The curated art collection at our Hotel presents you with an opportunity for visual exploration and powerful connections. Included artwork is from both national and international artists, and encompasses a wide range of styles, forms and mediums. Significant to the collection are works by Andy Warhol, Helen Frankenthaler and Fernando Botero, all iconic artists recognized for their character and contributions to the landscape of art history.
- By Andy Warhol
“Indian Head Nickel” (1986)A leading figure in the pop art movement of the 1960s, Warhol’s work spans a variety of media, including painting, silk-screening, photography, film and sculpture. Located in our centre lobby, this piece is from one of his most desired series, “Cowboys and Indians,” which he created at arguably his most prolific period during the mid-1980s. Warhol portrays a popular romanticized version of the American West, thus creating a commentary on mass media and how contrived imagery can affect how we understand history.
- By Fernando Botero
“Circus Woman” (2007)Colombian artist and sculptor Botero’s iconic “Boterismo” style depicts people and objects in exaggerated proportions and volumes using flat and bright colours, with a subtle sensuality. Trips to the circus were said to be one of his greatest childhood pleasures – lending a playfulness to his work revolving around this theme. “Circus Woman,” inspired by a chance encounter with a travelling circus in Mexico in 2006, masterfully transcends you into his fantastical world where improbably corpulent figures perform perilous stunts. Admire this piece on your walk from the centre lobby to the Bourbon Steak patio.
- By Roni Stretch
“Julia, Sara, Gary, Tiffany, Fabiana” (2019)Located immediately to your left as you enter our lobby, these portraits evoke the essential composition of America and feature five faces, each with a unique appearance: Julia the American Indian, Sara the all-American, Gary the English-Irish, Tiffany the French-Russian and Fabiana the Mexican. Using oil on canvas, the portraits are painted in black and white, then covered in layers of opaque paint. The precise execution of this technique results in ghostly suggestions of figures that emerge through a monochromatic void of colour.
- By Helen Frankenthaler
“Bilbao” (1998)Abstract expressionist painter Frankenthaler’s invention of the “soak-stain” technique, in which thinned paint is poured directly onto a raw, unprimed canvas laid on a studio floor, is intricately displayed in this piece hanging behind our check-in desk. Her innovative technique creates floating fields of translucent colour, creating a beautiful example of artistry with vivid colours, organic forms and lyrical gestures.
- By Jim Dine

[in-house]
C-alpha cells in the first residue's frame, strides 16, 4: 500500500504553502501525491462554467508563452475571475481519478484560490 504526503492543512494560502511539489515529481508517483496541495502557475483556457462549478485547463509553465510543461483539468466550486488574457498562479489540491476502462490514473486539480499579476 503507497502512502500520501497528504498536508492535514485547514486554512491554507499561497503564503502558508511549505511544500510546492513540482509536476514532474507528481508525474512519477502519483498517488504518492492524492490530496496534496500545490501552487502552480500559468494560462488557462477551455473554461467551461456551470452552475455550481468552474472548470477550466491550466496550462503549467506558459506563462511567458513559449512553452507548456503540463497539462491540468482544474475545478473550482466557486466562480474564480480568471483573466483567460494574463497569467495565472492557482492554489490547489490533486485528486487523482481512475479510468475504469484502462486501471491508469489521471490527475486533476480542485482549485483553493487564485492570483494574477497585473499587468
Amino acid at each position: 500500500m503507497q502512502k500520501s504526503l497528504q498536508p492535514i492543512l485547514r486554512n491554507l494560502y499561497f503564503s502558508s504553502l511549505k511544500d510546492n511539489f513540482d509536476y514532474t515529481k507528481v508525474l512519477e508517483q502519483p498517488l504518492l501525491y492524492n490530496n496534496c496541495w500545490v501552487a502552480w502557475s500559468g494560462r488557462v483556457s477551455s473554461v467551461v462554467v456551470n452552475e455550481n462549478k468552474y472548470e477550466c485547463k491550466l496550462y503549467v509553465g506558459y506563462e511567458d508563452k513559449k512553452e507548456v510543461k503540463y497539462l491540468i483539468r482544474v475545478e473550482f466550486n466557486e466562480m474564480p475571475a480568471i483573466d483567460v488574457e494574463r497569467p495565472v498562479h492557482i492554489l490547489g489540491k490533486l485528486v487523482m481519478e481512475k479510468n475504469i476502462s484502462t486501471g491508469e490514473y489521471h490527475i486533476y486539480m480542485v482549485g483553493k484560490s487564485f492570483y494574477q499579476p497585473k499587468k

“Tin Snips” (2009)American multimedia artist Dine has been connected to many art movements during his career, including Neo-Dadism, abstract expressionism and pop art. At the center of his art now is an exploration and reflection on autobiographical details, a relentless exploration and criticism of himself. Dine believes that tools like scissors provide a link to our past. Tools are featured in many of his works, most notably this piece, which can be seen in our business centre as a symbol of artistic creation and craftsmanship.
- By Robert Mangold
“Curved Plane / Figure I” (1994)Minimalist artist Mangold is most well known for incorporating classical compositional elements into his non-objective works, including this piece in our centre lobby, through his use of subtle colour and curvilinear abstract forms. Since the 1960s, he has developed an artistic vocabulary derived from the idea of geometry and asymmetry in shape and form, making him one of the most pre-eminent artists of his generation.
- By Tanya Davis
“Red Pears” (2010)Featuring intricate brushstrokes, beautifully blended colour and perfectly cropped compositions, Northern Virginia–based painter Davis’s hyper-realistic watercolour paintings are profound. In this piece, she uses vivid colours and a technical approach to capture the pears at their prime. She balances a playful fluidity of the medium within the fruit alongside tightly rendered lines of definition. “Red Pears” is tucked away in the alcove off our centre lobby for maximum private appreciation.
- By Paul Chojnowski
“Windows” (2010)Throughout Chojnowski’s career, a distinguishing characteristic has been the use of untraditional media and tools in his art making. He has been burning images into wood and paper as a means for drawing for over two decades. Using propane torches, he burns, scorches, re-burns and sands the surface to create his unique drawings. This piece, located in the alcove just off the centre lobby, is from is part of his ongoing “Nocturne Series,” inspired by walking at night in various American cities.
- By Ron Richmond
“Pool and Palms“ (2005)Contemporary painter Richmond’s still life paintings speak a symbolic language that offers layers of meaning through allegory and metaphor. Take in this this piece as you descend the grand staircase on your way to the lower lobby, as it portrays a message of hope, peace and contemplation, and is symbolic both in subject matter and form. Richmond strives to connect with his viewers and evoke a feeling within them of what should come next in the human experience.
Meet the Curator
Jennie BuehlerDirector at DTR Modern Galleries
Jennie has a vast understanding of both the gallery and museum worlds, having received her Master's Degree in Exhibition Design from the Corcoran College of Art + Design. She enjoys working closely with collectors in order to guide and help them create a collection specifically tailored to their tastes. She also has an avid interest in interior design, thoroughly enjoying the process of pairing fine art and design elements.